It would not quite happen that way, now. We have now a great understanding of the concept of the priesthood of all believers. And so when a person has been an outcast, when that person meets Jesus, and there is a change, a couple of things need to happen. The person who meets Jesus needs to become a part of his body, the church. There is no personal salvation outside of the church. And the church needs to welcome the outsider just as Jesus did, seeing not the differences, not the uncleanness, not the sin, but seeing the grace that is somehow mysteriously at work in this person’s life. This is radical hospitality.

And so, we have this brief two thousand year old story about Jesus healing a leper. What can it possibly mean for us? It might move us to the awareness that we are all outsiders to the grace of God, that we all come to Jesus as the leper comes, we kneel in humility, we have trust and confidence in his power to change us, even to transform us, and we put ourselves in a place to be healed. This is as basic as it gets, and the more sophisticated we become, the more clearly we need to remember this.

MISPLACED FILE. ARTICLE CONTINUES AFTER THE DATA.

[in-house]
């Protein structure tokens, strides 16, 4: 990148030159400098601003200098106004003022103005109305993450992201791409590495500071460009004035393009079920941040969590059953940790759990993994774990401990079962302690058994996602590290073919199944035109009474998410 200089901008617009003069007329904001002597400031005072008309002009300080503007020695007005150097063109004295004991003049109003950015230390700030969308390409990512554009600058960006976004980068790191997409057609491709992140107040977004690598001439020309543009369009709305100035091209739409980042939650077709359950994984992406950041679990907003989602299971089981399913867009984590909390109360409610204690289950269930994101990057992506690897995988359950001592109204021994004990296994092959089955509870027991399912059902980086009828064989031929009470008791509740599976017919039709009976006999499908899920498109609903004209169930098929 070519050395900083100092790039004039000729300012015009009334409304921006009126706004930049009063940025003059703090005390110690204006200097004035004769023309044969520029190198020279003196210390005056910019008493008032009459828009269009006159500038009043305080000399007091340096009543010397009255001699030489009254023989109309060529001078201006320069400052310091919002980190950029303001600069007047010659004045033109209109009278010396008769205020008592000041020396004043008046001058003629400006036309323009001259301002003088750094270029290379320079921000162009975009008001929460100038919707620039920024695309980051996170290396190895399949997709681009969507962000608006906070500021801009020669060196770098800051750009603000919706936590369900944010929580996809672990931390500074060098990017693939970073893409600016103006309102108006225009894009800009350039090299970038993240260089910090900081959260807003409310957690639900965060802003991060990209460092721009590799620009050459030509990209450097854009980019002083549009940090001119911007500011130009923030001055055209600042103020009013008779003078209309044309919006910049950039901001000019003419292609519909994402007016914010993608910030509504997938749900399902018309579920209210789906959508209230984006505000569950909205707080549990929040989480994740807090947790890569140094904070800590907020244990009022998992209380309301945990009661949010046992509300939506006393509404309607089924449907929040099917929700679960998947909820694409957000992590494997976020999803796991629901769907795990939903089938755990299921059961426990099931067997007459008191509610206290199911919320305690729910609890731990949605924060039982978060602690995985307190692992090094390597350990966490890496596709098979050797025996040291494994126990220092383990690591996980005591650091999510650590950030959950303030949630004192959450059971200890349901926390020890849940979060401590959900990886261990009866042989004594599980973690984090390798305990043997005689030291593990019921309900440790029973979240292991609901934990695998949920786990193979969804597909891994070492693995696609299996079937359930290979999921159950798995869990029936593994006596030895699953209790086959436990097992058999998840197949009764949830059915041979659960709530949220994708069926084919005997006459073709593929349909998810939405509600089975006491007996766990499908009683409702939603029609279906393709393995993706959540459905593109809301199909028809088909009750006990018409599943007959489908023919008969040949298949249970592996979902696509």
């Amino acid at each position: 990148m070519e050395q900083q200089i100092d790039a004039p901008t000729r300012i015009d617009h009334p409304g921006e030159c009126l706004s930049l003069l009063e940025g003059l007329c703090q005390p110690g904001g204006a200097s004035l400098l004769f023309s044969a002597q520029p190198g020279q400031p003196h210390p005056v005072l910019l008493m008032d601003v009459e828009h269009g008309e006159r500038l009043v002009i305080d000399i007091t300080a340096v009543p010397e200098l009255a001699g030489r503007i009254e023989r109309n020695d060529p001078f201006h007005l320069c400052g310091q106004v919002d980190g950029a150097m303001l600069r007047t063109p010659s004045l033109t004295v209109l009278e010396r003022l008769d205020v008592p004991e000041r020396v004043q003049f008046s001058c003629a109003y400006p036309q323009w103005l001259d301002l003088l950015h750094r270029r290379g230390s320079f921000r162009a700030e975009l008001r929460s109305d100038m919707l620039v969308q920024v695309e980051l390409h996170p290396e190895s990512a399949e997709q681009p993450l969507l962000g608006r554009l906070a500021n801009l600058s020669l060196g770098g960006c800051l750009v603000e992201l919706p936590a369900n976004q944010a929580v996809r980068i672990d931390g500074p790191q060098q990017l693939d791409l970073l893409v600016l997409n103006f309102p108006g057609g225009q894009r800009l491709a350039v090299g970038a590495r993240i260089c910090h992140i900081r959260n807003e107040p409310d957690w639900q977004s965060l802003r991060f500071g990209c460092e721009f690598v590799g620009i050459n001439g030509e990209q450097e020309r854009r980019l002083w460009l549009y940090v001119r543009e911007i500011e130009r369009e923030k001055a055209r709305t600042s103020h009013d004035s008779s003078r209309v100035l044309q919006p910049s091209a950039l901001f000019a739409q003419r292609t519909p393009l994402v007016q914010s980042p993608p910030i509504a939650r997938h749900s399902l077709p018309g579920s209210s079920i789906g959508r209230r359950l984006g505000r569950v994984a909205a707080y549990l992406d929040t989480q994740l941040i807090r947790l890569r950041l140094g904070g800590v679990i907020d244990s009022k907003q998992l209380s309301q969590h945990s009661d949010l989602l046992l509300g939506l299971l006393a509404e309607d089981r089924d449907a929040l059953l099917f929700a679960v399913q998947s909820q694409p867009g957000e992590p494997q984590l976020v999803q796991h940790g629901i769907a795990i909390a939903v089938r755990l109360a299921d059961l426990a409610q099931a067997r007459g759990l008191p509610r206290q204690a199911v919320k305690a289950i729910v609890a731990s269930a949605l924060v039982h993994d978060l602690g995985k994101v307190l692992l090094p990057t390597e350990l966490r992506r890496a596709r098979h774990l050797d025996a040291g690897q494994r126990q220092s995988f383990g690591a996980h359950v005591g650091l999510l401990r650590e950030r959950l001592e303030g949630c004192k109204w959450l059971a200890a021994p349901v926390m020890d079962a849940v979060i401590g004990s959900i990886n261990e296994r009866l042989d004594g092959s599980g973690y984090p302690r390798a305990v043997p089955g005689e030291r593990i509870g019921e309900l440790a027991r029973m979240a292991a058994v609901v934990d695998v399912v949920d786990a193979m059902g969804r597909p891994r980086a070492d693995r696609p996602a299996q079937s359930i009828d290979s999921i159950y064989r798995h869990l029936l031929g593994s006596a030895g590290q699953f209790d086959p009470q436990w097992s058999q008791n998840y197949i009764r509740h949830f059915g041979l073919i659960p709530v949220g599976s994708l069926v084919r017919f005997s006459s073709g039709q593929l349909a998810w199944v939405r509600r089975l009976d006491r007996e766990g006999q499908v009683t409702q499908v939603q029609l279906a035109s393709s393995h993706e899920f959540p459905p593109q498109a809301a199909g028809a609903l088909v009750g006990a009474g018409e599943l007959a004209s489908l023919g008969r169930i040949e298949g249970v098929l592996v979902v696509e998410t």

The story might also help us to recognize that we are, somehow mysteriously, the body of Christ. And this has a practical meaning for us. We are being called to stretch. At the conclusion of services when we have Holy Communion, we do something that is very important. We touch each other. And I will say something like,”Holy Communion brings us closer to God and closer to each other.” Some people did not like doing this, at first. We all have our personal preferences, I know that. But for me it has a very profound meaning. Holy Communion is not just about who we are in relation to Jesus. Holy Communion is about who we are in relation to Jesus and to his body, the church, and to the outsider. Jesus fed not only the disciples, but the multitudes.